IRS Helps Taxpayers to More Easily Calculate Personal Casualty Losses from 2017 Hurricanes by Arkadiy (Eric) Green, CPA
Posted on February 06, 2018
Individual taxpayers who suffered losses to their homes and personal belongings during the 2017 hurricane season should be aware that the IRS introduced safe harbor methods to calculate those losses on their 2017 income tax returns that they will file in April of this year.
Under the IRS guidance issued in December 2017, taxpayers with casualty losses of $20,000 or less may use an Estimated Repair Cost Method by using the lesser of two repair estimates prepared by two separate, independent and licensed contractors to determine a property’s decrease in fair market value (FMV). The estimates must detail the itemized costs required to restore the property to the same condition it was in immediately before the casualty event. Any improvement costs that would increase the property’s value above its pre-casualty condition must be excluded from the calculation.
For casualty losses to personal-use residential real property and personal belongings of $5,000 or less, taxpayers may rely on a De Minimis Safe Harbor Method under which they may use a good faith estimate of the cost of repairs required to restore the real property to its pre-casualty condition and the decrease in the fair market value of the individual’s personal belongings. Under this method, taxpayers must maintain meticulous records describing the affected real and personal property and detailing the methodology used for estimating the loss.
The Insurance Safe Harbor Method allows taxpayers to rely on reports from their homeowners’ or flood insurance companies that estimate the amount of losses they sustained to personal-use residential real property.
In addition to these safe harbor methods, individuals who suffered casualty losses to personal-use residential property as a result of a federally declared disaster may use the following methods: (1) the Contractor Safe Harbor Method under which the taxpayers may rely on contract price for the repairs specified in a binding contract prepared by a licensed independent contractor and signed by the individual and the contractor, or (2) the Disaster Loan Appraisal Safe Harbor Method, which allows taxpayers to use the estimated loss contained in appraisals prepared for the purpose of obtaining a Federal loan or loan guarantee from the Federal Government. To determine the amount of casualty or theft losses for personal belongings located in a federally declared disaster area, individuals may also use a Replacement Cost Safe Harbor Method that relies on a table that values the property based upon such factors as the amount of time the individual owned the property prior to the casualty event.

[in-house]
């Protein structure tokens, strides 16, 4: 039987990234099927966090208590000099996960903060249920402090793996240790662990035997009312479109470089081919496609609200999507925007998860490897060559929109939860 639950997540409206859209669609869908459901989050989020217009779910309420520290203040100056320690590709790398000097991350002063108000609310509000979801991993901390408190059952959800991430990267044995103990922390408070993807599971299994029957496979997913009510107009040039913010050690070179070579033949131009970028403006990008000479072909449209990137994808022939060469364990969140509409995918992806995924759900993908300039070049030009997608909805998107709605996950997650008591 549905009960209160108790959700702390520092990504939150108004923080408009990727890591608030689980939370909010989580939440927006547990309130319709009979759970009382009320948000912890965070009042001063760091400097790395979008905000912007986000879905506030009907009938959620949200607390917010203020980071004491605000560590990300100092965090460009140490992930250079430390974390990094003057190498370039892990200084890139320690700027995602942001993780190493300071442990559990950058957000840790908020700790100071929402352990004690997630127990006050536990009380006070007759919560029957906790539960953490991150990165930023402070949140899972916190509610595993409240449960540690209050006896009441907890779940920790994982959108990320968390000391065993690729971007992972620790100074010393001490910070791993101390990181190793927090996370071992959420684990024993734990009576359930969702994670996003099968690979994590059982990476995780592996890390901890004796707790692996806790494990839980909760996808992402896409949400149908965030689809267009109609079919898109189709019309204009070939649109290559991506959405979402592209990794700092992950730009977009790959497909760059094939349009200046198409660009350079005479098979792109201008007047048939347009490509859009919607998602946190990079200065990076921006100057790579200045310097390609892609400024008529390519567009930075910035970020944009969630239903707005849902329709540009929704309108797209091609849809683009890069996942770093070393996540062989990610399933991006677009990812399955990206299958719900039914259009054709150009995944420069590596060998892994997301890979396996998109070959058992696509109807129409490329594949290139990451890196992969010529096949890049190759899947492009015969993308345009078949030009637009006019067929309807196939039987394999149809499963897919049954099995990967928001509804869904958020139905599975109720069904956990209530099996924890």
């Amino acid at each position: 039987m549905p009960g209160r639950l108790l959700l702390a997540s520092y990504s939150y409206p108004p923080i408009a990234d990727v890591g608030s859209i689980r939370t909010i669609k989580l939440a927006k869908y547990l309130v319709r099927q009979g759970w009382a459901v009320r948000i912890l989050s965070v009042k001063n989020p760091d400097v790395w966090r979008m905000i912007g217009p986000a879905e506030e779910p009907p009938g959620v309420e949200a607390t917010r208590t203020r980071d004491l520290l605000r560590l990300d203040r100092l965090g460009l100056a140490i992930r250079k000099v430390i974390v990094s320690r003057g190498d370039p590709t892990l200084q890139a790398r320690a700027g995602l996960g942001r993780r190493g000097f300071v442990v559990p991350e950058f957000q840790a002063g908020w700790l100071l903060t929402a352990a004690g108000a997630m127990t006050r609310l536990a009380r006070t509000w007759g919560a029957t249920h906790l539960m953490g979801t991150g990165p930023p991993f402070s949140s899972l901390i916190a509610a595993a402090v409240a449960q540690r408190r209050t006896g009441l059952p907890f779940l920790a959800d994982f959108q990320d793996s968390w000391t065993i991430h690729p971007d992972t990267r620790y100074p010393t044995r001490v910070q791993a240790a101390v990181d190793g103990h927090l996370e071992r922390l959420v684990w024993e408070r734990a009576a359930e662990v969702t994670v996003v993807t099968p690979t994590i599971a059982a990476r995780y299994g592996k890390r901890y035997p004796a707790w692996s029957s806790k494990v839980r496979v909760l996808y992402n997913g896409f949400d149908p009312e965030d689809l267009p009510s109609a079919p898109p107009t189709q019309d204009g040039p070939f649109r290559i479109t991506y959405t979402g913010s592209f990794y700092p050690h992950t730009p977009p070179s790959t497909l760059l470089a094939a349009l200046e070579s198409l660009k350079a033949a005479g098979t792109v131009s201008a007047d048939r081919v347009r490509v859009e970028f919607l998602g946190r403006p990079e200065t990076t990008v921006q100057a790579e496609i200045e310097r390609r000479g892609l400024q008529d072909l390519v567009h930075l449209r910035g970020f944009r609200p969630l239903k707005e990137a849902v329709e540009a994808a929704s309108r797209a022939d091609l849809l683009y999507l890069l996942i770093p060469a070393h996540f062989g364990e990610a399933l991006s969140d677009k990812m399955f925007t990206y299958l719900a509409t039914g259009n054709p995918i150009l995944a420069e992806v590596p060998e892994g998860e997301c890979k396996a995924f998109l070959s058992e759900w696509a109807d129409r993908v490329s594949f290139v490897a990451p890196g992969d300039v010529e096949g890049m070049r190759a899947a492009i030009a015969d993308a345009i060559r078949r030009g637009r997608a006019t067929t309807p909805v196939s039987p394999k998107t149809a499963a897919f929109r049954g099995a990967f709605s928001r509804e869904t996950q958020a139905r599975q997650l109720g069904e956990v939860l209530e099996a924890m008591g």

In a separate IRS announcement, the agency detailed safe harbor methods to specifically help victims of Hurricanes Harvey, Irma and Maria determine the amount of losses these storms inflicted on their homes located in Texas, Louisiana, Florida, Georgia, South Carolina, Puerto Rico, and the U.S. Virgin Islands. The calculations are based on cost indexes that consider the size of a home as well as the location and extent of its damages.
It is important to note that the IRS issued this updated guidance in December 2017, just prior to the passage of Tax Cuts and Jobs Act, which overhauls the tax code beginning on Jan. 1, 2018. The new law limits the tax break for personal casualty losses to those damages that result from a disaster declared by the president of the United States. On the surface, it appears that victims of major disasters, such as hurricanes and other federally declared disasters, would still be allowed to deduct personal casualty losses in the future, while homeowners affected by fires, flooding, winter storms and other casualty and theft events may no longer benefit from this form of tax relief. However, the actual implications of the new law will not be fully known until later this year when the IRS issues technical guidance on how it will address the provisions of the new tax law.
With offices in South Florida, Berkowitz Pollack Brant is well aware of the complicated tax and insurance issues individuals and businesses face when preparing for and recovering from natural disasters, such as hurricanes. Our advisors and accountants work closely with clients to insure and support claims of business interruption and assess of damages to property and businesses for purposes of claiming casualty loss tax deductions.
About the Author: Arkadiy (Eric) Green, CPA, is a director of Tax Services with Berkowitz Pollack Brant, where he works with real estate companies, commercial and residential developers, property management companies, real estate investors and high-net-worth individuals to structure investments and complex transactions for maximum tax efficiency. He can be reached at the CPA firm’s Boca Raton, Fla., office at (561) 361-2000 or via email at firstname.lastname@example.org.